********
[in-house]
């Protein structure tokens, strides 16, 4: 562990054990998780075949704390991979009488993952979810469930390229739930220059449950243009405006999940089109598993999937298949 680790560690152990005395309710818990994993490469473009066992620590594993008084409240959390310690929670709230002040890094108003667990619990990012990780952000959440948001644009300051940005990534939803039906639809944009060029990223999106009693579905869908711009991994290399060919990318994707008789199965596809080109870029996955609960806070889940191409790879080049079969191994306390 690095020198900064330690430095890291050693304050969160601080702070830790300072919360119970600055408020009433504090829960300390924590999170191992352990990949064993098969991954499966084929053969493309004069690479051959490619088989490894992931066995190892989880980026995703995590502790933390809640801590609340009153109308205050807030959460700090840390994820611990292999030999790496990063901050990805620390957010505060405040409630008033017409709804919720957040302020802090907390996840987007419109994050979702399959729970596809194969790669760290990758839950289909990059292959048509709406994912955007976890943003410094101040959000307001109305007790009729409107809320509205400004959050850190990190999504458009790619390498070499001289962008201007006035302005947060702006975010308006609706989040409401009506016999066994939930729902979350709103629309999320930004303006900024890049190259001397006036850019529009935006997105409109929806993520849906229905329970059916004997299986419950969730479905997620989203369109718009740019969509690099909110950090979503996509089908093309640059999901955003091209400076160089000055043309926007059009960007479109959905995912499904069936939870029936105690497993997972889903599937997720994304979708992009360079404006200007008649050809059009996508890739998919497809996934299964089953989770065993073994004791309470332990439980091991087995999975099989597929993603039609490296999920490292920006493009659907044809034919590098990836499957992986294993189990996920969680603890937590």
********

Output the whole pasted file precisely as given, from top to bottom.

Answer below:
[in-house]
């Protein structure tokens, strides 16, 4: 562990054990998780075949704390991979009488993952979810469930390229739930220059449950243009405006999940089109598993999937298949 680790560690152990005395309710818990994993490469473009066992620590594993008084409240959390310690929670709230002040890094108003667990619990990012990780952000959440948001644009300051940005990534939803039906639809944009060029990223999106009693579905869908711009991994290399060919990318994707008789199965596809080109870029996955609960806070889940191409790879080049079969191994306390 690095020198900064330690430095890291050693304050969160601080702070830790300072919360119970600055408020009433504090829960300390924590999170191992352990990949064993098969991954499966084929053969493309004069690479051959490619088989490894992931066995190892989880980026995703995590502790933390809640801590609340009153109308205050807030959460700090840390994820611990292999030999790496990063901050990805620390957010505060405040409630008033017409709804919720957040302020802090907390996840987007419109994050979702399959729970596809194969790669760290990758839950289909990059292959048509709406994912955007976890943003410094101040959000307001109305007790009729409107809320509205400004959050850190990190999504458009790619390498070499001289962008201007006035302005947060702006975010308006609706989040409401009506016999066994939930729902979350709103629309999320930004303006900024890049190259001397006036850019529009935006997105409109929806993520849906229905329970059916004997299986419950969730479905997620989203369109718009740019969509690099909110950090979503996509089908093309640059999901955003091209400076160089000055043309926007059009960007479109959905995912499904069936939870029936105690497993997972889903599937997720994304979708992009360079404006200007008649050809059009996508890739998919497809996934299964089953989770065993073994004791309470332990439980091991087995999975099989597929993603039609490296999920490292920006493009659907044809034919590098990836499957992986294993189990996920969680603890937590």